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These three women have dedicated their lives to providing a supportive home to adults in need

by Tribune News Service | September 20, 2022 at 4:00 a.m.
Tracy Taylor-Barkley, center, Kawana Blake, left, and Robyn Burns pose for a photo in August at Taylor's Personal Care Home in Philadelphia. They are part of a small, close knit network of personal care home operators. (Jose F. Moreno/The Philadelphia Inquirer/TNS)

PHILADELPHIA -- After three relapses in rehab, Agnes Muto desperately wanted to maintain her progress following her latest round of treatment for an addiction to pain medication.

But with nowhere to live, the 67-year-old feared for her future.

"I was losing my family, my grandkids," said Muto, of Philadelphia. "I needed help."

Then she found Taylor's Personal Care Home in North Philadelphia, an option recommended by Penn Presbyterian Medical Center upon her release from treatment in 2017.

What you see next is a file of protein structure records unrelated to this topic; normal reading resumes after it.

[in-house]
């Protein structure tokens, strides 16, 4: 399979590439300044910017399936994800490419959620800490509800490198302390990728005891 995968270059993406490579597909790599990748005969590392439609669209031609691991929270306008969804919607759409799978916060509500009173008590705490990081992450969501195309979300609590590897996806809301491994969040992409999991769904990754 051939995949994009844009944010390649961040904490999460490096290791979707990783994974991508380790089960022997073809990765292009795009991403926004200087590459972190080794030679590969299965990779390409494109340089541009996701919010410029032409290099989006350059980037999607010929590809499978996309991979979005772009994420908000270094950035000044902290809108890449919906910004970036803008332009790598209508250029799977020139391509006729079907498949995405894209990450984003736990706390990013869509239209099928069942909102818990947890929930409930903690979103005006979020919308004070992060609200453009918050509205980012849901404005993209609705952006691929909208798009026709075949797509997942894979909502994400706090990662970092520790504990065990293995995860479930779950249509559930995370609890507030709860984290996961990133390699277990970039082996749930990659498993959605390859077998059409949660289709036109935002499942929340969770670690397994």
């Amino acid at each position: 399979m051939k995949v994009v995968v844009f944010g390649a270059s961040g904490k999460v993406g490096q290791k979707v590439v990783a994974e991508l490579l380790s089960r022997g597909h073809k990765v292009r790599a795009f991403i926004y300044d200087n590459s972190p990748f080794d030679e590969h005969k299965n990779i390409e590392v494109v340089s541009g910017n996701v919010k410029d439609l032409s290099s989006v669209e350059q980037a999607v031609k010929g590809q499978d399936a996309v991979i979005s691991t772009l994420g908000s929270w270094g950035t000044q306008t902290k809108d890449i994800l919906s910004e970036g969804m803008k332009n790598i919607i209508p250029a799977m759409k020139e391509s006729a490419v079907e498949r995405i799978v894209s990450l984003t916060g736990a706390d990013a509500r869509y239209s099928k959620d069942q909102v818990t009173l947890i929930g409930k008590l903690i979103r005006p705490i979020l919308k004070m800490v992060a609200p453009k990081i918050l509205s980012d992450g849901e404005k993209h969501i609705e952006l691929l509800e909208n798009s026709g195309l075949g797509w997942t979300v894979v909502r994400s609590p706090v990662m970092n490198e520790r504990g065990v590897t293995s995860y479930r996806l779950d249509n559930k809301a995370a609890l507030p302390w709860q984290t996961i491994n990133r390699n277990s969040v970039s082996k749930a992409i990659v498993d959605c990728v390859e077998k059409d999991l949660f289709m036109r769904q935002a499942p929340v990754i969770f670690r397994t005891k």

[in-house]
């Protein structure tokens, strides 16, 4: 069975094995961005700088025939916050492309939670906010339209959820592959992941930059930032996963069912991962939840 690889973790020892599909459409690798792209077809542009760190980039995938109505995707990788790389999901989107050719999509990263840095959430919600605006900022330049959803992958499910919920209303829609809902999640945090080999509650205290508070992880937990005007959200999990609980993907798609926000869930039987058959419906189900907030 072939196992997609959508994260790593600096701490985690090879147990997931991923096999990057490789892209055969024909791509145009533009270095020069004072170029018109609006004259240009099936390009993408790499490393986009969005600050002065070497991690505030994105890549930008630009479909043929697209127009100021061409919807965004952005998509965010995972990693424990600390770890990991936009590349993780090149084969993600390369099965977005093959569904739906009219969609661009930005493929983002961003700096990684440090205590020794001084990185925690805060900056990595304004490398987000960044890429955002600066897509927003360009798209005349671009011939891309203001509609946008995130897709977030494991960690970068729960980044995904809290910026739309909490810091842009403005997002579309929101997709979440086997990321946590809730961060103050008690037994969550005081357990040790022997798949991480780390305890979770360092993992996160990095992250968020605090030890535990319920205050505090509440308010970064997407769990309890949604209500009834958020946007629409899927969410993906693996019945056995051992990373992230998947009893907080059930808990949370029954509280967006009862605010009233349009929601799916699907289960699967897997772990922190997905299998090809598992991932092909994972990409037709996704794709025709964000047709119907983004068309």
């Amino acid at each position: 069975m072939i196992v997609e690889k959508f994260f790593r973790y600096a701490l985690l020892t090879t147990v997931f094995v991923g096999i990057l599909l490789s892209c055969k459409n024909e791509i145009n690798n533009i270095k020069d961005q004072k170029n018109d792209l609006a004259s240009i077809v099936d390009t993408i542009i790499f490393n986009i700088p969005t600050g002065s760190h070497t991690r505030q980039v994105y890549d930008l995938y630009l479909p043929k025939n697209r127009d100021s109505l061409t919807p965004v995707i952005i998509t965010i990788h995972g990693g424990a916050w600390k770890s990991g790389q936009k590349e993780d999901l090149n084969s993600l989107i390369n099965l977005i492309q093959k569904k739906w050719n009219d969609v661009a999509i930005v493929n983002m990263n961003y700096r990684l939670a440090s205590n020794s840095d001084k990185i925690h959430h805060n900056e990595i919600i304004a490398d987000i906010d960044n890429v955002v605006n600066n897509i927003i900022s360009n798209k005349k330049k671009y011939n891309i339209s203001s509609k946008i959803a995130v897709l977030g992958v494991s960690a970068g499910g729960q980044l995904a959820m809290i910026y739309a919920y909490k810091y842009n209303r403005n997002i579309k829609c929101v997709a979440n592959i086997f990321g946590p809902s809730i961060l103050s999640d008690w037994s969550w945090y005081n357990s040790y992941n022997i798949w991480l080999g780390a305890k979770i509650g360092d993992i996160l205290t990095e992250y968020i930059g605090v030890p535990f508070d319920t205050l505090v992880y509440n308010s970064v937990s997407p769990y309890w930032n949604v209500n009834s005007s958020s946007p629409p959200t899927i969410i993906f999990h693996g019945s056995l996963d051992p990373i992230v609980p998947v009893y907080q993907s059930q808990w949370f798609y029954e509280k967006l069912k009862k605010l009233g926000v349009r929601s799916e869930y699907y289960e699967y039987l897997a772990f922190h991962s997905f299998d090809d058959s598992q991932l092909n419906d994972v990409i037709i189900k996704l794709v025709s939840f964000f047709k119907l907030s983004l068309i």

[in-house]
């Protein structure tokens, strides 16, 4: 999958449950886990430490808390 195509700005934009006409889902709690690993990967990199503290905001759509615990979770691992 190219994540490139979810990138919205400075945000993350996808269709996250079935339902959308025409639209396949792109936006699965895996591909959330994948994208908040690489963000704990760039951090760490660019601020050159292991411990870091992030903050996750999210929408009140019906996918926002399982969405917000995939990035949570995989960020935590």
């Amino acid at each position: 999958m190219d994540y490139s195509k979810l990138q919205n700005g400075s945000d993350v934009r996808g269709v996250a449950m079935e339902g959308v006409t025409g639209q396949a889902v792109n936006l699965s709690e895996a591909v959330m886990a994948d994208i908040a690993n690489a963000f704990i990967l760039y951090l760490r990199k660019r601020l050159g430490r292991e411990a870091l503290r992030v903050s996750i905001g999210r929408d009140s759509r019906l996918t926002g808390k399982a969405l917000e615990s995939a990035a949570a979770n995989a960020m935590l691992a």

Personal care homes provide a safety net for people who are not sick enough for nursing homes and too independent for assisted living -- yet cannot live on their own because of a disability or medical condition. These facilities offer housing, meals and help with daily living, such as personal hygiene. They are licensed by the Pennsylvania Department of Human Services, but do not provide specialized medical care.

In Pennsylvania, they offer support to some 66,700 people.

"These homes are our only hope," said Cynthia Gartman, the York-based organizer of the Alliance for Low-Income Personal Care Home Advancement, an advocacy organization for publicly-funded personal care homes.

Limited funding has made sustaining these homes increasingly difficult. A majority of the 1,095 personal care homes here are publicly funded -- primarily through a cut of residents' Social Security checks. This year, the Supplemental Security Income payment personal care homes receive per day increased for the first since 2006, from $39 a day to $45 -- a sorely needed increase, with rising costs for food, utilities and wages.

Still, the people who run homes like Taylor's Personal Care Home said they are committed to keeping afloat a resource for some of Pennsylvania's most vulnerable residents.